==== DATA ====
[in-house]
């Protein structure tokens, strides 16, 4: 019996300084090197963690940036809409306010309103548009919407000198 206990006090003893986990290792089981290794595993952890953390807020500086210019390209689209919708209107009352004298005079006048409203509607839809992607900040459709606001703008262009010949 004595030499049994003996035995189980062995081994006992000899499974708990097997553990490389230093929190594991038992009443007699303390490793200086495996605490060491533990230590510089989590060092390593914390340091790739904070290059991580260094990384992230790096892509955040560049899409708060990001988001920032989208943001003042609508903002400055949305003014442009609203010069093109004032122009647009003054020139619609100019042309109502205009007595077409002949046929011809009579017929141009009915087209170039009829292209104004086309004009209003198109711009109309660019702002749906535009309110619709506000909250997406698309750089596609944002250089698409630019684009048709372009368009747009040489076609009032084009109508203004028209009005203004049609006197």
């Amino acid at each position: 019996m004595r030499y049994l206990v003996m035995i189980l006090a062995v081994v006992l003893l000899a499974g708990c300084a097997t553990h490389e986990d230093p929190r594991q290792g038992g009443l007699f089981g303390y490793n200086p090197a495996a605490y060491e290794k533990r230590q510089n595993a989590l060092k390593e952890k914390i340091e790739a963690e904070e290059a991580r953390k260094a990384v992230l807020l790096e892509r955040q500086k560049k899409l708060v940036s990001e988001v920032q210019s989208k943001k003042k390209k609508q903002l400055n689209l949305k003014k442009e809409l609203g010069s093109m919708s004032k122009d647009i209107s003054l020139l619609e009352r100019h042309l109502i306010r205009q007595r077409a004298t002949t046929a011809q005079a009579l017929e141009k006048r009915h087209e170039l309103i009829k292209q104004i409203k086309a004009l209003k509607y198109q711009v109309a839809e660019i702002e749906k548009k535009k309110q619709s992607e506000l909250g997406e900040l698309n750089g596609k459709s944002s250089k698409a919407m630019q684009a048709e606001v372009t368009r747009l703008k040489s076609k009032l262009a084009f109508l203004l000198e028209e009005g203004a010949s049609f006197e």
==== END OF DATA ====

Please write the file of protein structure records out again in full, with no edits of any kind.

[in-house]
């Protein structure tokens, strides 16, 4: 019996300084090197963690940036809409306010309103548009919407000198 206990006090003893986990290792089981290794595993952890953390807020500086210019390209689209919708209107009352004298005079006048409203509607839809992607900040459709606001703008262009010949 004595030499049994003996035995189980062995081994006992000899499974708990097997553990490389230093929190594991038992009443007699303390490793200086495996605490060491533990230590510089989590060092390593914390340091790739904070290059991580260094990384992230790096892509955040560049899409708060990001988001920032989208943001003042609508903002400055949305003014442009609203010069093109004032122009647009003054020139619609100019042309109502205009007595077409002949046929011809009579017929141009009915087209170039009829292209104004086309004009209003198109711009109309660019702002749906535009309110619709506000909250997406698309750089596609944002250089698409630019684009048709372009368009747009040489076609009032084009109508203004028209009005203004049609006197």
């Amino acid at each position: 019996m004595r030499y049994l206990v003996m035995i189980l006090a062995v081994v006992l003893l000899a499974g708990c300084a097997t553990h490389e986990d230093p929190r594991q290792g038992g009443l007699f089981g303390y490793n200086p090197a495996a605490y060491e290794k533990r230590q510089n595993a989590l060092k390593e952890k914390i340091e790739a963690e904070e290059a991580r953390k260094a990384v992230l807020l790096e892509r955040q500086k560049k899409l708060v940036s990001e988001v920032q210019s989208k943001k003042k390209k609508q903002l400055n689209l949305k003014k442009e809409l609203g010069s093109m919708s004032k122009d647009i209107s003054l020139l619609e009352r100019h042309l109502i306010r205009q007595r077409a004298t002949t046929a011809q005079a009579l017929e141009k006048r009915h087209e170039l309103i009829k292209q104004i409203k086309a004009l209003k509607y198109q711009v109309a839809e660019i702002e749906k548009k535009k309110q619709s992607e506000l909250g997406e900040l698309n750089g596609k459709s944002s250089k698409a919407m630019q684009a048709e606001v372009t368009r747009l703008k040489s076609k009032l262009a084009f109508l203004l000198e028209e009005g203004a010949s049609f006197e």